"You're a writer? No kidding?" they say. "You know, I was thinking of taking a few months off and writing a book myself."
Yeah? I always want to respond. Funny, I was thinking of just taking a few months off and practicing brain surgery...
There's a mystique that surrounds writing. Many people seem to think that we authors just sit down at our desk, get hit with a lightning bolt of inspiration, and have words of perfection just pour out of us. The process, to them, is a combination of innate talent and speaking in tongues.
Once in a very great while, this actually does happen to me. I sit down to write, and the words just flow, as if I'm channeling them. But 98% of the time, they don't. And what's more, when the words do flow effortlessly, chances are that I'm producing some really world-class drivel.
Yeah, talent is important. But it's like anything else. If you don't practice and hone it, fuggedaboutit. Even Michael Jordan did something like 300 lay-ups a day. The secret to great writing, in the end, boils down to four words: Ass in the chair. If you're not sitting down and just doing it, eloquence is moot.
The reality of being a "glamorous" author is this: for years on end, we are not on book tours. For years on end, we are not being published. For years on end, we are sitting alone in a room somewhere, staring catatonically at a blank notebook or a blinking cursor. We write and delete, write and rewrite, and the bulk of our efforts will never see print. We have no colleagues except for the relentless little voices in our head that tell us one day that we are unsung literary geniuses, and the next day that we are total shit — and who are we kidding? What we're writing is really, really terrible. We should just go and become a hairdresser instead.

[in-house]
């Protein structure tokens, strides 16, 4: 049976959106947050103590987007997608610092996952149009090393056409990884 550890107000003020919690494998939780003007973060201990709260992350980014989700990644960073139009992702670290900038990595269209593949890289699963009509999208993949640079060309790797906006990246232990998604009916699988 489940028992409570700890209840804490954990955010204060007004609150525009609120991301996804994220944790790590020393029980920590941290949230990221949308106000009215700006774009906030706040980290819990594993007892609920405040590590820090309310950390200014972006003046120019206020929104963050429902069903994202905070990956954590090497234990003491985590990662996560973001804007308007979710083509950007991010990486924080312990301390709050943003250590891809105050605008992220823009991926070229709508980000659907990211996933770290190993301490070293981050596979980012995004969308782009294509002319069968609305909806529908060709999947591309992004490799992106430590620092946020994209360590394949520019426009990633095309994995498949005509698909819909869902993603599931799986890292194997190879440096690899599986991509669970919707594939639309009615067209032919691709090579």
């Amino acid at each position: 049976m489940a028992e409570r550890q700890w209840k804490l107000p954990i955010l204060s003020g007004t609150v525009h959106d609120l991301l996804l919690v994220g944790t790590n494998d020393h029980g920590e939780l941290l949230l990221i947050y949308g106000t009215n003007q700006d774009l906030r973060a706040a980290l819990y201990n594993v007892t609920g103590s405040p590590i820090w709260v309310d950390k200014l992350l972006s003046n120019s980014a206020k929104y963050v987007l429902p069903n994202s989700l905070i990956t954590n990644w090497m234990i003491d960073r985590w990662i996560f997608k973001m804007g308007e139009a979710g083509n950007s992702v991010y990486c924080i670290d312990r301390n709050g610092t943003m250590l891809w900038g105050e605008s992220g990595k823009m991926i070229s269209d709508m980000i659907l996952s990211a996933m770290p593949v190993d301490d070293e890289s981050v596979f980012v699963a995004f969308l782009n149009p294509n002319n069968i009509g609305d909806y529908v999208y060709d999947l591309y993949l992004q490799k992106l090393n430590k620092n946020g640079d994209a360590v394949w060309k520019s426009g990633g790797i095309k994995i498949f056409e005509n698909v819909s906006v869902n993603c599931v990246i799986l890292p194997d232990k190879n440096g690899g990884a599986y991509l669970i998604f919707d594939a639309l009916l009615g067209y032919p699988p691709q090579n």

Mark Twain once observed that "A classic is something that everyone wants to have read, but that nobody wants to read." The same may be said of writing: "A book is something that everyone wants to have written, but that nobody wants to write."
Let me be clear: There are far worse jobs to have. Coal miner, toll booth clerk, firefighter, nurse, assembly-line worker, toxic waste specialist, and brain surgeon all come to mind. Writing is neither high-stakes nor mind-numbing nor physically dangerous, though we do seem to have a predisposition for alcoholism and suicide. (Though, hey: who doesn't?)
And I'm happy just to be employed, period.
But make no mistake about it: writing is a lonely, arduous, insecure, and often thankless profession. I've written two bestselling books so far, with a third just being launched, and not only am I not rich, I never get to see the full fruits of my labor.
Yeah, I get to hold my published books in my hands, which is a thrill, but I don't ever get to see people actually reading them. I can't follow folks home after they've bought a copy and hover over them, watching them turn the pages, witnessing their pleasure or revulsion. I will spend anywhere from two to four years writing a book. And then, once it's finally published, I can hope — and only hope — that people are reading it somewhere. I can only hope that they will attend my readings and enjoy them.
So please, come to Powell's tomorrow evening. Whether you're one of forty in the audience or five, your presence will be like fireworks. Meeting readers — that's the real joy and reward of my profession. That's the real dream.